CNCCookbook: Be a Better CNC'er
CNCCookbook Beginner's Guide to GD&T: Basic Concepts


Like almost anything else GD&T has some basic concepts that we can use to group all of the other information into. We'll discuss the following key concepts:

- GD&T Symbols

- Basic Dimensions

- Feature Control Frames

- Datums and Features

- Material Condition Modifiers

If we think about engineering drawings, a basic drawing provides size and shape descriptions. If we add some tolerances, they affect the description of size. Adding GD&T affects the description of shape in a very quantitative way, and it also provides a more comprehensive way to think about tolerances. In fact, the specification of shape includes tolerance as well. For example, if we use GD&T to suggest a surface must be flat, that describes its shape. But we will also include a tolerance that describes exactly how flat the surface needs to be--tolerances for flatness, in other words.

Let's take a more detailed look at each of GD&T's basic concepts.

GD&T Symbols

The Symbols, or Geometric Symbols, are what most people think of first when they hear about GD&T. There's a collection of symbols that are used to specify each shape characteristic or tolerance that GD&T can describe. Here is a typical example, the Concentricity Symbol:

GD&T Concentricity Symbol...

GD&T Concentricity Symbol...

Like most GD&T graphical symbols, Concentricity looks like what it is--two circles are shown concentrically. This makes it easier to remember the symbols.

This course includes a detailed Quick Reference Chart for the GD&T symbols, and we'll put a link to that chart at the bottom of every page for your convenience. You may find it convenient to keep the chart open on a separate browser window for reference when working with GD&T.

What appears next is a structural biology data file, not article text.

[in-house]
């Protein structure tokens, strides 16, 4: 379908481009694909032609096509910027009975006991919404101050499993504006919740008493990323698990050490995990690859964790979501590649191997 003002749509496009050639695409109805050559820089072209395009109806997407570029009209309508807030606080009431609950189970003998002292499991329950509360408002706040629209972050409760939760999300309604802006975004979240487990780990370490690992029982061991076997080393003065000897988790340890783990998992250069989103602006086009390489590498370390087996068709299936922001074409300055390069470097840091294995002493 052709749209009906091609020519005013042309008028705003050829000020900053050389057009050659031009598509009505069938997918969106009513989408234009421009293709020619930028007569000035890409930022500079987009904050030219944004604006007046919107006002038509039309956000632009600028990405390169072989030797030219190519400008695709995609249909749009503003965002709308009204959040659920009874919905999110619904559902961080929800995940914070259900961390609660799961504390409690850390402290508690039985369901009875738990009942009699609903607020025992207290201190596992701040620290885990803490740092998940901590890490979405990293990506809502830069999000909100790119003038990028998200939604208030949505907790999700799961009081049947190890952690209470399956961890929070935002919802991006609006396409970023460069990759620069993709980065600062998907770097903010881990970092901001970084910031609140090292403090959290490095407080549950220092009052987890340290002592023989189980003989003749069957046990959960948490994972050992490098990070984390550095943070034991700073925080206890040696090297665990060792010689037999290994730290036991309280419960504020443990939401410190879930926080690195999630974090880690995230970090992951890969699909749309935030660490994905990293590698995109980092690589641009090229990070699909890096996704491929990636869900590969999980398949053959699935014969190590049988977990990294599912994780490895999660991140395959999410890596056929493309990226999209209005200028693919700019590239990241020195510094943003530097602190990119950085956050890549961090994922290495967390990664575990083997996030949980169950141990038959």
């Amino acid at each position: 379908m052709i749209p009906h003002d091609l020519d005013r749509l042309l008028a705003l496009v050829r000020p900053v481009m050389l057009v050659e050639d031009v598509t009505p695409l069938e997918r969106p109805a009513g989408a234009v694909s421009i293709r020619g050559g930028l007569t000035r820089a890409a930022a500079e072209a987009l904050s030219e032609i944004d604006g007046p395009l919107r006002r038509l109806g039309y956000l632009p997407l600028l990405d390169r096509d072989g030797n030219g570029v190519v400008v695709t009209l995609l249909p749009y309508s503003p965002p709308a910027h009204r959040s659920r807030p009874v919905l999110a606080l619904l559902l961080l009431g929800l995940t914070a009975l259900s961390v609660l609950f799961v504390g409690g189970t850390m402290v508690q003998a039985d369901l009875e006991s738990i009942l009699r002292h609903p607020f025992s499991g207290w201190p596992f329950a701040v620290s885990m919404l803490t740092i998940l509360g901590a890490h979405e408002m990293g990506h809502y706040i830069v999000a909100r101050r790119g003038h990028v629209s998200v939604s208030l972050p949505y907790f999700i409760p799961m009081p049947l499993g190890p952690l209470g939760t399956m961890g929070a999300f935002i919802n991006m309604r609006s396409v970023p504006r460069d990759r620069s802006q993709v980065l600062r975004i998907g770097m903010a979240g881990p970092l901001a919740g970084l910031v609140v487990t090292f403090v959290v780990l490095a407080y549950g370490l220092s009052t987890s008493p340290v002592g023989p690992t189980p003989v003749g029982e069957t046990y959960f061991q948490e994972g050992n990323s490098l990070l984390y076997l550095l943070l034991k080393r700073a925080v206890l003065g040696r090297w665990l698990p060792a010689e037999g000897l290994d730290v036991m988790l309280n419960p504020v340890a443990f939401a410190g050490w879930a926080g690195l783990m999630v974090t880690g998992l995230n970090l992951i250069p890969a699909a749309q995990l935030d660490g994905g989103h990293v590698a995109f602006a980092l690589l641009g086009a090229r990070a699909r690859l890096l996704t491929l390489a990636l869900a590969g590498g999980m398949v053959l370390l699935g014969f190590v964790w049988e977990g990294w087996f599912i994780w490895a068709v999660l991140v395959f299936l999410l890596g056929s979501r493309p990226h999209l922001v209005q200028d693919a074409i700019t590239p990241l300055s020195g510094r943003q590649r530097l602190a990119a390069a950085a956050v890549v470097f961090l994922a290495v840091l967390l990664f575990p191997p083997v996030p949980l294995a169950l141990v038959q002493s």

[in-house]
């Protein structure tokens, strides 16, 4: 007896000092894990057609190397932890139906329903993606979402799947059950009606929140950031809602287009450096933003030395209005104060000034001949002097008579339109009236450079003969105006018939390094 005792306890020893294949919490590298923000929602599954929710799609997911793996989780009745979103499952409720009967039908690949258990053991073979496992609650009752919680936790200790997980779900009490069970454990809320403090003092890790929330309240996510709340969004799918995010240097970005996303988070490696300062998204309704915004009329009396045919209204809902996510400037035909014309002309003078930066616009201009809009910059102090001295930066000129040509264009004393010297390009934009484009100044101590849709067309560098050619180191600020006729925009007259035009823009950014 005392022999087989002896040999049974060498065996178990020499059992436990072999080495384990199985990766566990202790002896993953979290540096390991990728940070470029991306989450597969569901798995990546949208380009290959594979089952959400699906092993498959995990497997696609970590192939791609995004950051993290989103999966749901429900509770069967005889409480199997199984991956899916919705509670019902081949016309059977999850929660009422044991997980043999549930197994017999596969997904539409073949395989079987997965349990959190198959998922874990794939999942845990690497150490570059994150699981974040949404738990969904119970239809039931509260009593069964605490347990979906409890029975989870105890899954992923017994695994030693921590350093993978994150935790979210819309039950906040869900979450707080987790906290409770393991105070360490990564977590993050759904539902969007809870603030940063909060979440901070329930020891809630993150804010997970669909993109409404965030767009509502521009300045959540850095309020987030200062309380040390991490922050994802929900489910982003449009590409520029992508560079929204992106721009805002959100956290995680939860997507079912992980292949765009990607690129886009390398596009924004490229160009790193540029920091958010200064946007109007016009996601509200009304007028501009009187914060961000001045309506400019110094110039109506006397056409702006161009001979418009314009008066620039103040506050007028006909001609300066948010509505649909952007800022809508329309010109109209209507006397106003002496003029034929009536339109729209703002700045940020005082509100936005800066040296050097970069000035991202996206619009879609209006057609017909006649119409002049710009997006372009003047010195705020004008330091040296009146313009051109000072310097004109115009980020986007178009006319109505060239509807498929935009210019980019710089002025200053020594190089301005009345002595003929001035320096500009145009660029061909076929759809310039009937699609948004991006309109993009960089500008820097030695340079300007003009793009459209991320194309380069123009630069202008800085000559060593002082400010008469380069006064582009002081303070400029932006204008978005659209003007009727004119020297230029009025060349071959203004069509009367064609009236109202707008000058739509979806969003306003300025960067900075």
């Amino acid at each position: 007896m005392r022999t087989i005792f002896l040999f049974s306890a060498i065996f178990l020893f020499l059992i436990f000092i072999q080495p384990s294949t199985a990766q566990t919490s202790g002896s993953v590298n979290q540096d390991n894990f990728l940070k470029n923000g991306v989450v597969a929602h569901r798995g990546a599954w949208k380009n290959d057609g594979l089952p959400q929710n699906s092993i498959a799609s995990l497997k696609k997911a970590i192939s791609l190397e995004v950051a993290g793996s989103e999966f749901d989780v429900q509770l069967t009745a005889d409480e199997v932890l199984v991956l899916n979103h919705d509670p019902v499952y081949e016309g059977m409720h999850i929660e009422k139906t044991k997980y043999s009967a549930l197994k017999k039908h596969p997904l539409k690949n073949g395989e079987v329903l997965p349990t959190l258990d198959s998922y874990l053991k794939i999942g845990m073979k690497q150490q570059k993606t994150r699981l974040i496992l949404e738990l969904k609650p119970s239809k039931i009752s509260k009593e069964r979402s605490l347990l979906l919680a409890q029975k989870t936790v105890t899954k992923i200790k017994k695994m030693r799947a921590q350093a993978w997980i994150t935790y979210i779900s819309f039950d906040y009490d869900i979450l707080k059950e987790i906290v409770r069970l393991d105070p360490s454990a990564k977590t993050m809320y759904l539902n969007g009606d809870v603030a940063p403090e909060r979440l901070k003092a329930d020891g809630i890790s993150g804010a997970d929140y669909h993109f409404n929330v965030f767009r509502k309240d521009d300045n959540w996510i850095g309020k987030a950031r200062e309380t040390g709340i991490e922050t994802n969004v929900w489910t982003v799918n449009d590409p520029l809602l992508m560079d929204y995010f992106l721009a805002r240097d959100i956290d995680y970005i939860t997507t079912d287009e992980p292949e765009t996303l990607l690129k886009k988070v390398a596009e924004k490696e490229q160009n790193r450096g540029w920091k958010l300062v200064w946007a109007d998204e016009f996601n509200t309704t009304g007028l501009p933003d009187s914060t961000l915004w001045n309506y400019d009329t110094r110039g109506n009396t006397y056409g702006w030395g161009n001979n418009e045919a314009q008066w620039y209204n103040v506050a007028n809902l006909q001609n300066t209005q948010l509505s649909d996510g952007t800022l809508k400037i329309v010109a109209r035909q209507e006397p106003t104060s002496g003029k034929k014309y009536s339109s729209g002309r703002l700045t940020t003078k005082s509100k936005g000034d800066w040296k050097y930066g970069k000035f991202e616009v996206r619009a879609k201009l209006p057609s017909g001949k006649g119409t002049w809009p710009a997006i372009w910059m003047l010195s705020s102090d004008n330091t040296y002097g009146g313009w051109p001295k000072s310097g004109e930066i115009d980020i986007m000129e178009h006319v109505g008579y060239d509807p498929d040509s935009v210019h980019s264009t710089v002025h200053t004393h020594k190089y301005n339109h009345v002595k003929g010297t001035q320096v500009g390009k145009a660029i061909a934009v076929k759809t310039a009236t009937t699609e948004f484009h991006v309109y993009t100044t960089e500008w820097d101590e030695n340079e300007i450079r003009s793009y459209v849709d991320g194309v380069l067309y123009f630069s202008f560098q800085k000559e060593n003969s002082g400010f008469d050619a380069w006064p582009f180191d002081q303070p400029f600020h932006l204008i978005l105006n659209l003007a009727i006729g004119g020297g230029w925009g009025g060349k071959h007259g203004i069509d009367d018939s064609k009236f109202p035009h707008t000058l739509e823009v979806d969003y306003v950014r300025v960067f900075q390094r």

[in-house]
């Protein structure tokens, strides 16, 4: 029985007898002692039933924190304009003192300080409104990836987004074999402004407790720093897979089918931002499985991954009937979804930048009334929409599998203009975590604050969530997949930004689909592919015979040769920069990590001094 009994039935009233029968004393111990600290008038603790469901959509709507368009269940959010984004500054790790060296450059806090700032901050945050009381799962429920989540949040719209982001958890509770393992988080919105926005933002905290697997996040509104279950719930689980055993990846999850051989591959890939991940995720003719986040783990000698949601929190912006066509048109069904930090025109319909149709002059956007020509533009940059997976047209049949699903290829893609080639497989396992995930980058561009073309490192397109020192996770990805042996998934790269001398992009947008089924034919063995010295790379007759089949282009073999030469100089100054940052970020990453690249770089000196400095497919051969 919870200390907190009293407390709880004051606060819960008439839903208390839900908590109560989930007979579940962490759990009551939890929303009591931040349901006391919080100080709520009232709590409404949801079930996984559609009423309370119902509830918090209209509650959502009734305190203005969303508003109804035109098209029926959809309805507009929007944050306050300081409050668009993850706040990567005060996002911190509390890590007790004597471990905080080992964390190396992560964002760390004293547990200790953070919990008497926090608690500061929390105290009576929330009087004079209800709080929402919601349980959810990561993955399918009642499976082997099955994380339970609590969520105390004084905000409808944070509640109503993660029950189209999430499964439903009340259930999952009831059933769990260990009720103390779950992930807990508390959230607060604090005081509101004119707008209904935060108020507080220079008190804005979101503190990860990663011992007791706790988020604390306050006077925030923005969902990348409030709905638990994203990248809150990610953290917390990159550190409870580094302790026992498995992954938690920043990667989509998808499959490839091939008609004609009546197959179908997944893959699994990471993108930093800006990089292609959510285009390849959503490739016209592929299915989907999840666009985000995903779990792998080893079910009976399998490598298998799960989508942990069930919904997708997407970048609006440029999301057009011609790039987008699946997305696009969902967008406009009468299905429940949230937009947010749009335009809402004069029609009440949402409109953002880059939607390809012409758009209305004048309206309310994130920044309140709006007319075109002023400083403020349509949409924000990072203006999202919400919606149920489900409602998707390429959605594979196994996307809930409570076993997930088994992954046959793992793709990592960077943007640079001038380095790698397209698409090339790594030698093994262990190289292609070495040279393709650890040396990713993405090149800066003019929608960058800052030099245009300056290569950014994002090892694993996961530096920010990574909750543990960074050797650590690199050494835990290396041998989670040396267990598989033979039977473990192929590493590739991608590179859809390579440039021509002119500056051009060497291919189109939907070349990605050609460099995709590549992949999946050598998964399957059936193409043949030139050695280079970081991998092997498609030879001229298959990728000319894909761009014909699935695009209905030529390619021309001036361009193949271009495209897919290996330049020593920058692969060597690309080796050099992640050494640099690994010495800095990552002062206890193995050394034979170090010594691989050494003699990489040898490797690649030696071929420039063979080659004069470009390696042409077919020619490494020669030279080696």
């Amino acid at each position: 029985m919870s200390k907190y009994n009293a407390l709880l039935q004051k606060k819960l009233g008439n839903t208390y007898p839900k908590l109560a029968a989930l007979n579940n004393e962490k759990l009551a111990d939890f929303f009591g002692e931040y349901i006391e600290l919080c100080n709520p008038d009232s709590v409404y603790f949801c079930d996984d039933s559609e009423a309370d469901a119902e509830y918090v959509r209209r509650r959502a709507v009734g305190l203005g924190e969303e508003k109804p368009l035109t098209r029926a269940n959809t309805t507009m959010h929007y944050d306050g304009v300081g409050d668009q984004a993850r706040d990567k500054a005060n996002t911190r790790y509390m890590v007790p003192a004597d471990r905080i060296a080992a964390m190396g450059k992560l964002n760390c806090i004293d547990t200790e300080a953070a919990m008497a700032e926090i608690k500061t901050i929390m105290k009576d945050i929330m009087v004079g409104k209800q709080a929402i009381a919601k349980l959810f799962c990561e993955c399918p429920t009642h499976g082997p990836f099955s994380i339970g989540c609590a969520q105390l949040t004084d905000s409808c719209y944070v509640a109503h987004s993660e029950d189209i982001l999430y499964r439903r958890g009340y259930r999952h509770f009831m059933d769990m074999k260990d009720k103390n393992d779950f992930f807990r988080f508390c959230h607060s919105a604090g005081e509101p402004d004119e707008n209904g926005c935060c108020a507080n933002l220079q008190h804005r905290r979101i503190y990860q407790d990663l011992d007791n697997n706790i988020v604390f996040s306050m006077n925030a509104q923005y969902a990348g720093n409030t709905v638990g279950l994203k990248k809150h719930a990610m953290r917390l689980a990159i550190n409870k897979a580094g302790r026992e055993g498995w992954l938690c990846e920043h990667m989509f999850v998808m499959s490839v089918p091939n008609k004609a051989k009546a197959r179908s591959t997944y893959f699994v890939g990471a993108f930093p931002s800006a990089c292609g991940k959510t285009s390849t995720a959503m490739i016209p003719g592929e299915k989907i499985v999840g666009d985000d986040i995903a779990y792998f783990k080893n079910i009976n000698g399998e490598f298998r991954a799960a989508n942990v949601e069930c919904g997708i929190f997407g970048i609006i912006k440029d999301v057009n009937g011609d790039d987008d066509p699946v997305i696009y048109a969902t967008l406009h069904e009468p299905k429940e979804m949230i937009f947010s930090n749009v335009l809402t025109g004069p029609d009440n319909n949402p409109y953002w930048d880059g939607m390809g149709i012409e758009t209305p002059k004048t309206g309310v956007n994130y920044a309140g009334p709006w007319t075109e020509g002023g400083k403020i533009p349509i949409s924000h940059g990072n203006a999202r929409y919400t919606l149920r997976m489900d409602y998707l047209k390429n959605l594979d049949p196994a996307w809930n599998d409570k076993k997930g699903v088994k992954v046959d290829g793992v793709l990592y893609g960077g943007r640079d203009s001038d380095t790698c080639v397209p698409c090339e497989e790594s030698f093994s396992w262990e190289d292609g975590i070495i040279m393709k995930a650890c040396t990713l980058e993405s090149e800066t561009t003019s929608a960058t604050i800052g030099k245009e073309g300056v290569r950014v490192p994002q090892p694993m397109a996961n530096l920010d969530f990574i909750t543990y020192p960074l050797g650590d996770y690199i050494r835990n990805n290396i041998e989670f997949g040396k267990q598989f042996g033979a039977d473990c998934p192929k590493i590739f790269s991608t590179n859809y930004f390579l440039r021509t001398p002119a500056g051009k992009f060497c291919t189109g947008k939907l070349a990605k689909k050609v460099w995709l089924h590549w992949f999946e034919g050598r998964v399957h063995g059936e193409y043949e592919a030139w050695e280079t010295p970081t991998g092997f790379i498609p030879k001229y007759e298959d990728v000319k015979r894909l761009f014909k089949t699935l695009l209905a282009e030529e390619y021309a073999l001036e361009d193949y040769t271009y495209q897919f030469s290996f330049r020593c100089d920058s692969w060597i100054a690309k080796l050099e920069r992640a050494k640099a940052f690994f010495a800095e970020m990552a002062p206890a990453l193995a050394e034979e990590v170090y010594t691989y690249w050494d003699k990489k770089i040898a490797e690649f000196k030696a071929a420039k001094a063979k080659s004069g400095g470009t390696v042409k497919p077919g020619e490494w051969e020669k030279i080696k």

Basic Dimensions

When you see a number in a box, that's a Basic Dimension.

A number in a box denotes a Basic Dimension. Image Source

Given that there is just a number in a box, Basic Dimensions have no tolerances.

Feature Control Frames

A Feature Control Frame describes the conditions and tolerances of a geometric control on a part's feature. A feature control frame contains four pieces of information:

  • GD&T symbol or control symbol
  • Tolerance zone type and dimensions
  • Tolerance zone modifiers
  • Datum references if the GD&T symbol requires them

Each Feature Control Frame will typically (it is optional) have a leader arrow pointing to the feature it describes. Consider the Feature Control Frame in the drawing above:

Feature Control Frame

A Feature Control Frame...

The Leader Arrow points to the hole feature. It has a Geometric Symbol, in this case, a Position Symbol. Given that this is a round hole, the tolerance could be a diameter, in which case we'd have a diameter symbol ahead of the tolerance. Instead, we just have a tolerance value, so this is a positional tolerance for the center of the hole. We could follow the tolerance with a Tolerance Modifier. The "A" and "B" are the primary and secondary datum. If we look to the original drawing (top of page) we can see that these tell us where to measure the hole's center from. In this case, "A" denotes the top edge of the part and "B" denotes the left edge.

This is a lot to take in, and we're not trying to completely describe every aspect of Feature Control Frames here. Rather, we are introducing a concept we will elaborate on more fully later in the tutorial.

Datum and Features

As mentioned above, Datums tell us where to measure from. Calling them out clearly and labelling each Feature Control Block with the applicable Datums makes it completely clear how things are to be measured. While a datum may make sense on a drawing, it is important to keep in mind that parts are physical. You could specify a datum in such a way that it is impossible to take the measurement on a real physical part, so always visualize how a datum could be used to inspect the part.

Features, meanwhile, are the real geometric shapes that make up the physical part. Examples include holes, screw threads, profiles, and faces or slots.

Material Condition Modifier

Material Condition Modifiers are used to refer to a feature in its largest or smallest condition, or to refer to it regardless of feature size. There are three Material Condition Modifiers:

- Maximum Material Condition (MMC): MMC might be used, for example, to refer to the largest pin or the smallest hole.

- Least Material Condition (LMC): LMC could refer to the smallest pin or the largest hole.

- Regardless of Feature Size (RFS): RFS could refer to any increment of feature size of any feature within its size tolerance.


Next Article: Rules and Philosophy

GD&T Table of Contents          GD&T Symbols



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